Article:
Delhi's genset ban: where are the alternatives, ask residents

The Environment Pollution Control Authority's decision to ban the use of generator sets has met with a lukewarm response in Delhi.

The use of such sets is widespread and often unavoidable across India thanks to erratic electricity supply. Delhi's trade bodies and resident associations suggest that practical measures should be taken in the order to absorb the impact of the ban on normal life.

The order, which bans the use of generator sets in Delhi barring some essential services, comes at a time when Delhi's ambient air quality dipped to a very poor level. The authority issued the order on Tuesday.

Announcing the measures, the Supreme Court-mandated Environment Pollution Control Authority (EPCA) clarified that the ban on diesel generator sets was being implemented only in Delhi, as the rest of the NCR (National Capital Region) was yet to find suitable alternatives. The ban won't apply to essential services such as hospitals, mobile towers and the Metro. However, generators can't be used at weddings, housing societies and malls, The Times of India reported.

Ashok Agarwal, an advocate at thein Delhi High Court, told Firstpost, "Only recently, the Supreme Court banned the selling of firecrackers in Delhi-NCR. But in the end many firecrackers were burst in Delhi on Diwali. It is difficult to (enforce) ban with such orders.Adequate homework should be done before passing such orders."

The lawyer said that separate rules regulating emission from generator sets already exists, which makes the ban questionable.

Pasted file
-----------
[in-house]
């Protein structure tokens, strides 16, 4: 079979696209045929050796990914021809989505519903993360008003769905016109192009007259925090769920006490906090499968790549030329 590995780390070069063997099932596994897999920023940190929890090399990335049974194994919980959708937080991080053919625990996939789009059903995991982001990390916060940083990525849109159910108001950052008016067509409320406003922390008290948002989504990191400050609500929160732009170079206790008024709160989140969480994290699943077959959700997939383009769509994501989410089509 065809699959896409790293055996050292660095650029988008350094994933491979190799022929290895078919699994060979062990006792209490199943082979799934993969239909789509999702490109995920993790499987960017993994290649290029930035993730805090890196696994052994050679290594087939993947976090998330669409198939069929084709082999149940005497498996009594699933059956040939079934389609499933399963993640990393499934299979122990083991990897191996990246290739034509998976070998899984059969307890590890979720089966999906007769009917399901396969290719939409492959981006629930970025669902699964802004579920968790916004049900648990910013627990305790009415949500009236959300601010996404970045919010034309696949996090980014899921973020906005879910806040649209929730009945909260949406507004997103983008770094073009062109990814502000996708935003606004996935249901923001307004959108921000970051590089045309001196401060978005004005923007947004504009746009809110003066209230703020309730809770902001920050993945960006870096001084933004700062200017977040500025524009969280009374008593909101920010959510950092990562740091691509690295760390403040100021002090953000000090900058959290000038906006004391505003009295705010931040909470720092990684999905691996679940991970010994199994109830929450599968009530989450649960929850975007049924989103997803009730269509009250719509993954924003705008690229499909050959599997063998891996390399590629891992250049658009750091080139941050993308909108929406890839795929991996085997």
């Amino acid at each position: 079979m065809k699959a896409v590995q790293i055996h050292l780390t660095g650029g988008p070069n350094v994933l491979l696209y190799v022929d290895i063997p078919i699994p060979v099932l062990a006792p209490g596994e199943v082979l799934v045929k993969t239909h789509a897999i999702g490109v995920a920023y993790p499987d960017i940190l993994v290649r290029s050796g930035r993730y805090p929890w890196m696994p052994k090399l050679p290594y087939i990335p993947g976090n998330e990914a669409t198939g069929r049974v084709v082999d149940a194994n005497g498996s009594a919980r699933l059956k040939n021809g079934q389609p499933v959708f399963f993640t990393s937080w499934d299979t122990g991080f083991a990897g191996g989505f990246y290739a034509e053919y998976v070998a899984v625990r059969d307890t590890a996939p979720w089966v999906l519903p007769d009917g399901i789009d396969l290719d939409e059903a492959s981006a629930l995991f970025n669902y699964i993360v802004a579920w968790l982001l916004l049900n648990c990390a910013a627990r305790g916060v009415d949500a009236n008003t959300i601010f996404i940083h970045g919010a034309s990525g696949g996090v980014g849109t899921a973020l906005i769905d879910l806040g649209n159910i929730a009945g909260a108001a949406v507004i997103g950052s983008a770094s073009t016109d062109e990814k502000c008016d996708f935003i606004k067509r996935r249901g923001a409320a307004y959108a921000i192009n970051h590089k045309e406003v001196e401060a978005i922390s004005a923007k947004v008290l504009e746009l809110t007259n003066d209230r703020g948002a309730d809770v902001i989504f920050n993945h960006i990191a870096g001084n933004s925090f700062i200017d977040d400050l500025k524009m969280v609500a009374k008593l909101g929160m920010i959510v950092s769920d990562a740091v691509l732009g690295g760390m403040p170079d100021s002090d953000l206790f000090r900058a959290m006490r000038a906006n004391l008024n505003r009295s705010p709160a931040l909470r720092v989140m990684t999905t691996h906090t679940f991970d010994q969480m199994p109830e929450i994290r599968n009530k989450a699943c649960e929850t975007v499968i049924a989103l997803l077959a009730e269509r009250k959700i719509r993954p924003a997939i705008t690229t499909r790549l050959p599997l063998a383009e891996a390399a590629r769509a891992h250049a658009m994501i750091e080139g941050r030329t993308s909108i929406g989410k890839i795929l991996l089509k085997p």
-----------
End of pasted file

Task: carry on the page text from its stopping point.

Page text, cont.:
"What would happen to the norms that already exist? Would this ban be effective even on the generator sets which follow those norms? If yes, then what is the point in having such norms?" he asked.

The Central Pollution Control Board had set separate emission norms for petrol, kerosene and diesel generators in 2013 through the Gazette of India.

But Ashutosh Dixit, a functionary in the United Residents Joint Action, a common platform for resident welfare associations in Delhi said that the ban should be seen only as an emergency measure and not a permanent one.

The EPCA ban will be in force until 15 March 2018.

"It is very likely that emergency measures may create problems for some sections of the society. But it is to be remembered that to have a better future we need to sacrifice a bit in our present. We should not expect that a better future would be served to us on a platter," Dixit told FP.

But he accepted that there are some practical problems which this order is going to cause on the daily lives of the people in Delhi.

Kanchan Zutshi, who heads the environment committee of Punjab Haryana and Delhi Chambers of Commerce and Industries welcomed the move to ban generator sets but said that people should have been given time to make alternative arrangements.

"I know some shopping malls do not depend on generator sets, but avail uninterrupted power supply from power distribution companies. Affected institutions should come together and seek time from the authority to make such alternative arrangements," Zutshi said.